Jesus is important to my thinking and theology as a figure who provides me with inspiration and example but I do not think it is possible for me to believe that Jesus was a divine figure. I do not see him as the central figure around whom the fate of humanity is decided any more or less than a hundred other historical figures who populate my imagination. As I've read history, I've seen that his words of peace and love are neither unique nor original to him. He was a product of his community, his religion, and his circumstances. I am thankful for that confluence of influences that so magnified his beautiful message but that does not make him alone a Son of God. I am unimpressed with biblical "evidence" that he was uniquely divine. It is hard to take seriously documents that were written with the sole intention of proclaiming his divinity. We really don't know anything about him outside of what the gospel and epistle writers choose to tell us. Due to the various literary natures of the gospels and epistles that record the first and second generations' attitudes about him, we are not privy to information that people of our own generation might wish to ask. Outside historical and archaeological sources are limited in the extreme. Indeed, there is almost no historically credible biographical information about him at all. What we have about his birth and life outside his ministry is clearly apocryphal at best...and I'm being generous. What the gospels and epistles prove to me is that there were communities of people who believed in his divinity and that their belief was profound and life-altering. It does not tell me what Jesus felt about himself. It does not prove his divinity.
I'm also not keen on the notion of assigning divinity to other human beings regardless of how many profound lessons they have offered humanity. In my research in feminist theory and history, I've seen the deification process approached in figures like Susan B. Anthony and Martin Luther King. Every year, there's a new batch of literature glorifying these folks. Within their own lifetimes, the process of deification was already underway. Why? I think it is partially a natural reaction to thanks for their accomplishments and grief for their loss. I think it also has a great deal to do with political expediency. The glorification of the individuals most closely associated with an unpopular or struggling cause has been an effective means of promotion for said cause. The unfortunate side effect is that the darker, more complicated, and more radical elements of the deified individual's work and personality are usually downplayed or intentionally obscured to maintain the popular image of special (and politically tolerable) human value. No one wants to hear that Dr. King was a sexist or that Susan B. Anthony undermined the work of more radical feminists. No one wants to know about their temper tantrums, their grandstanding, their inability to acknowledge or make good use of the talents of others.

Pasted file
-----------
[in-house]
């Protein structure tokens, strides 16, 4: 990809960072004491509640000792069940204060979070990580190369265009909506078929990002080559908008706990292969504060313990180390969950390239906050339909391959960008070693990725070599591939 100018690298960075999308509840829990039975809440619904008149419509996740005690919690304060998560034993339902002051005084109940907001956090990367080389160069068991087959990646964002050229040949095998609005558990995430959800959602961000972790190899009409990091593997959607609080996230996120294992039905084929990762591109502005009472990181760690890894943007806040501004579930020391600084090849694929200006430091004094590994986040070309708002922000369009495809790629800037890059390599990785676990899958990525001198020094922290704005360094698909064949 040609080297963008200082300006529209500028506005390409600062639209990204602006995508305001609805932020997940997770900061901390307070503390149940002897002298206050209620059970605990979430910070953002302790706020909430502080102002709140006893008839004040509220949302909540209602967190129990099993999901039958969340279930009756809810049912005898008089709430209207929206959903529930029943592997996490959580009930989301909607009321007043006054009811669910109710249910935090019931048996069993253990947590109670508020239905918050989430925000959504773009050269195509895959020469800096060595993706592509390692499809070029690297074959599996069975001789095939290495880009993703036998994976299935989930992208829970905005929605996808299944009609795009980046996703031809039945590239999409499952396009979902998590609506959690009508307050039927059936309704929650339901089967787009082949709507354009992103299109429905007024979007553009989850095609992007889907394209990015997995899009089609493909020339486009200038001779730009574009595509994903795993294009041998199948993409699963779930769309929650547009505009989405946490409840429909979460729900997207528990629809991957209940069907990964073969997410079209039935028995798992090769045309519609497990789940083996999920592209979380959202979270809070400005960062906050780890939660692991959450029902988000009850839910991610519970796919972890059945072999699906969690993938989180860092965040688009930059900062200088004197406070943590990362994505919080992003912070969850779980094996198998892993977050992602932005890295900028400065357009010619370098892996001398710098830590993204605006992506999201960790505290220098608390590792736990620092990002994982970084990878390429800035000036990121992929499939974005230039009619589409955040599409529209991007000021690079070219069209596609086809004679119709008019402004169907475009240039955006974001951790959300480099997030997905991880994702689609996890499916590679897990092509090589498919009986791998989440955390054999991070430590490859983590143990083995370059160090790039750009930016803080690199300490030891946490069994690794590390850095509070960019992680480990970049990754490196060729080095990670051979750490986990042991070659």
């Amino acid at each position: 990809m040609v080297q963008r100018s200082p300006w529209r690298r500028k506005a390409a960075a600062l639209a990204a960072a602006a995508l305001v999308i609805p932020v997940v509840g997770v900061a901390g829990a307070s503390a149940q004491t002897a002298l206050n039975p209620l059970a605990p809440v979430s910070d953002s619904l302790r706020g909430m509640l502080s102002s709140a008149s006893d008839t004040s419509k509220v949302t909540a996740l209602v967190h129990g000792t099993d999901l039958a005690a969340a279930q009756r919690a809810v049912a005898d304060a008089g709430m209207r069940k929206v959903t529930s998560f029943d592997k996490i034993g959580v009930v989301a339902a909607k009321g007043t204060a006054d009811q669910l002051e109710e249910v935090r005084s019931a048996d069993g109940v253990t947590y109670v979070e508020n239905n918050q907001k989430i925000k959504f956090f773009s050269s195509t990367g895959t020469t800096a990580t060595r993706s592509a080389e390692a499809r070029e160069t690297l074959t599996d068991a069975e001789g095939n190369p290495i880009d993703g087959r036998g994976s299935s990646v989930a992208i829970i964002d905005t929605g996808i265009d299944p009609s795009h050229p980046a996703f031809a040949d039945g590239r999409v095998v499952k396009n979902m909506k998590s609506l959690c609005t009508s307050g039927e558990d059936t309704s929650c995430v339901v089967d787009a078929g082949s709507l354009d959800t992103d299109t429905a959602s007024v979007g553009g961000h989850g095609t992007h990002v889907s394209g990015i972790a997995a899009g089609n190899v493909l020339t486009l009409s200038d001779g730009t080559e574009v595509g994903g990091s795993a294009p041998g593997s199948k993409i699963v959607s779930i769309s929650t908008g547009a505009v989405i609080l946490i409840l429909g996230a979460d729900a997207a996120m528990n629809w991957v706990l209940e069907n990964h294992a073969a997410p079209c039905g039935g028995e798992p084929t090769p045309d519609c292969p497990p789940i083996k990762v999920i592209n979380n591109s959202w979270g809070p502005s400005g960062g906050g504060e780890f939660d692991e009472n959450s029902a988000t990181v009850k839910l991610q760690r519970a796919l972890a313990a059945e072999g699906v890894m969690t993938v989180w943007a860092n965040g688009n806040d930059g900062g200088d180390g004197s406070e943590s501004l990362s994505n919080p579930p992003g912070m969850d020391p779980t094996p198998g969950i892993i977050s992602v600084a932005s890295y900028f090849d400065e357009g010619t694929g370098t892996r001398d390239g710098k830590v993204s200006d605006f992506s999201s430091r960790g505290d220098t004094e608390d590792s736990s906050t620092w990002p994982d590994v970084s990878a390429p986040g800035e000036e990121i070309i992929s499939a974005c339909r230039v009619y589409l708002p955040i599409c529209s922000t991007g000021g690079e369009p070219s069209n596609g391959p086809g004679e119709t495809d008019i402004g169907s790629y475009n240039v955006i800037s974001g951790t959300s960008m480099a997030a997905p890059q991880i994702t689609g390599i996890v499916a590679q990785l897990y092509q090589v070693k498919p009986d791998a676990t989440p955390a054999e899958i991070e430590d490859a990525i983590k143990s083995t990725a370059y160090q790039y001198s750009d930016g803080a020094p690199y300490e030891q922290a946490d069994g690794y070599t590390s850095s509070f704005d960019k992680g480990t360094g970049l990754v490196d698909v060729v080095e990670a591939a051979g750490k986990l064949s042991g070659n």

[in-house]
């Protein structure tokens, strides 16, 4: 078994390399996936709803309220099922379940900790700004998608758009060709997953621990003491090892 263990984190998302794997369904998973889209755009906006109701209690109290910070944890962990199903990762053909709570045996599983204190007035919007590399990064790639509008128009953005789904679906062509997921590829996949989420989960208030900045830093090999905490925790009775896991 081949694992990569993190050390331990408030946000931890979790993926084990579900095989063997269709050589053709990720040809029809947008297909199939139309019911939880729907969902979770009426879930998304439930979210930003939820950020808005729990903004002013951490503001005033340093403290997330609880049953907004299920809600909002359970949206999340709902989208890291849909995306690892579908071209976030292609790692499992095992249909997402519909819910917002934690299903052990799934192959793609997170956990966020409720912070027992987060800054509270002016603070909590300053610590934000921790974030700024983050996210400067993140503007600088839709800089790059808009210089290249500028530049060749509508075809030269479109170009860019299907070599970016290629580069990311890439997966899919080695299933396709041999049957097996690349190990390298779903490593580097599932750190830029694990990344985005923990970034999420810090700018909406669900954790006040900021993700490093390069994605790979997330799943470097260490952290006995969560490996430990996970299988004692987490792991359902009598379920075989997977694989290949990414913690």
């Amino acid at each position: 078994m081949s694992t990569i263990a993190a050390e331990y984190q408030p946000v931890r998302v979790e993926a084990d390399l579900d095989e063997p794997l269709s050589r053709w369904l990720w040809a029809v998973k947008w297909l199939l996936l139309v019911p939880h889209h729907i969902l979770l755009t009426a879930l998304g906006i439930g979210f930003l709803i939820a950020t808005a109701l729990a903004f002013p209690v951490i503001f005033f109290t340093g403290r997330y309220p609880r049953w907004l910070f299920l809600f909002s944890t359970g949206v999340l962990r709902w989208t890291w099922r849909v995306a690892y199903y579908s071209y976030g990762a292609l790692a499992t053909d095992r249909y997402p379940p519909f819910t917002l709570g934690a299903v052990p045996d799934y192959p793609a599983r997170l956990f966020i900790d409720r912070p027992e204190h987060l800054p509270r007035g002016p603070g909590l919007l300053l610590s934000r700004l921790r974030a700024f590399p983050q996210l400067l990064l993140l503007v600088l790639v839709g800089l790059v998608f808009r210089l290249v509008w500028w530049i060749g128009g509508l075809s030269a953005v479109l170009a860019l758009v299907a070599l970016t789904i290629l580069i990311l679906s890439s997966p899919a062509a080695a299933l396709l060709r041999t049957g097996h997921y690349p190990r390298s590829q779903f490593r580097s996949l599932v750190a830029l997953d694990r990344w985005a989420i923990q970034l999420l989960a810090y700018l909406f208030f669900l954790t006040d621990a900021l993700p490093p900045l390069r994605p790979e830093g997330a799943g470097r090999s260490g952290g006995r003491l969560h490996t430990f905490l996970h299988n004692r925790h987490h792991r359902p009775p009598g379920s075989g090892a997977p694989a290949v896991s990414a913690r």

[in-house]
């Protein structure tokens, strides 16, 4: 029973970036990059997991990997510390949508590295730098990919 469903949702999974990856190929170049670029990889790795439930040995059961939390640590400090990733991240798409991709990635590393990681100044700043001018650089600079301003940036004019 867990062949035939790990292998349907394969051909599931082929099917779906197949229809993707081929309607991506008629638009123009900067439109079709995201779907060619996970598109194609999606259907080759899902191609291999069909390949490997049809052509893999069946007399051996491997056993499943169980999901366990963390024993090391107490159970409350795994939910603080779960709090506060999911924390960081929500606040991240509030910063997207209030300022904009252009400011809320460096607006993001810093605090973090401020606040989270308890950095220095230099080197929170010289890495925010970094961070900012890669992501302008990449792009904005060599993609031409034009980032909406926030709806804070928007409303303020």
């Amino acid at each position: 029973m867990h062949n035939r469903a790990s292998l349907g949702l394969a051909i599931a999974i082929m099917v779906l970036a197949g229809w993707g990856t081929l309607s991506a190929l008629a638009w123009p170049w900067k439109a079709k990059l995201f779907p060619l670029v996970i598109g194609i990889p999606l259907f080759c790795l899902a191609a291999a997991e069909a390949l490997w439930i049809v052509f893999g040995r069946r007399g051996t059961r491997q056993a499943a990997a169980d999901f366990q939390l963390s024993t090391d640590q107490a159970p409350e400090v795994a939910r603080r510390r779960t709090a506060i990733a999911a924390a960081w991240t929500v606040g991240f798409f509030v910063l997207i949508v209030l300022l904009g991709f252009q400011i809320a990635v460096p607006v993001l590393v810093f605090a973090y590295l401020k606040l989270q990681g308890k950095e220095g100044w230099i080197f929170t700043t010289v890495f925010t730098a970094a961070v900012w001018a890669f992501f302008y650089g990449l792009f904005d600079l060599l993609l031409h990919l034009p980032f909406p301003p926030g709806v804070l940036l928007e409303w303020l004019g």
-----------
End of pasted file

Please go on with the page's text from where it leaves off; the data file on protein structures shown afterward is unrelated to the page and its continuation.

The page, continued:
Think how carefully one must tread today when speaking of either of these Americans who have been dead for a mere handful of generations. I have been attacked by people who did not care to hear me speak one critical word about these individuals. Although my criticisms grow out research dedicated to social justice for women and people of color, I am perceived as a danger to the integrity and strength of black history and women's history by certain members of my audience who believe that any criticism of their heroes profanes the cause. But these folks, however famous, were not perfect. In fact, like all people everywhere, they could be sorrowfully flawed.
On one occasion when I was giving a speech about Matilda Joslyn Gage (whose history and contributions were willfully undermined by Susan B. Anthony), I included uncomplimentary historical facts about Anthony that were pertinent to my presentation. A woman stood up and chastised me for including this information. Even in her life, Susan B. was known as "Saint Susan" and boy, oh boy, some people won't let me forget it. Following the presentation, the woman sought me out again and, after first indicating that she didn't know much about history, said that it was a shame that people like me were spreading such "lies". It was as if she feared that the entire suffrage movement would fall apart if dear Susan turned out to be merely human after all. (Imagine if I'd told a group of people that I think Jesus probably had sex!)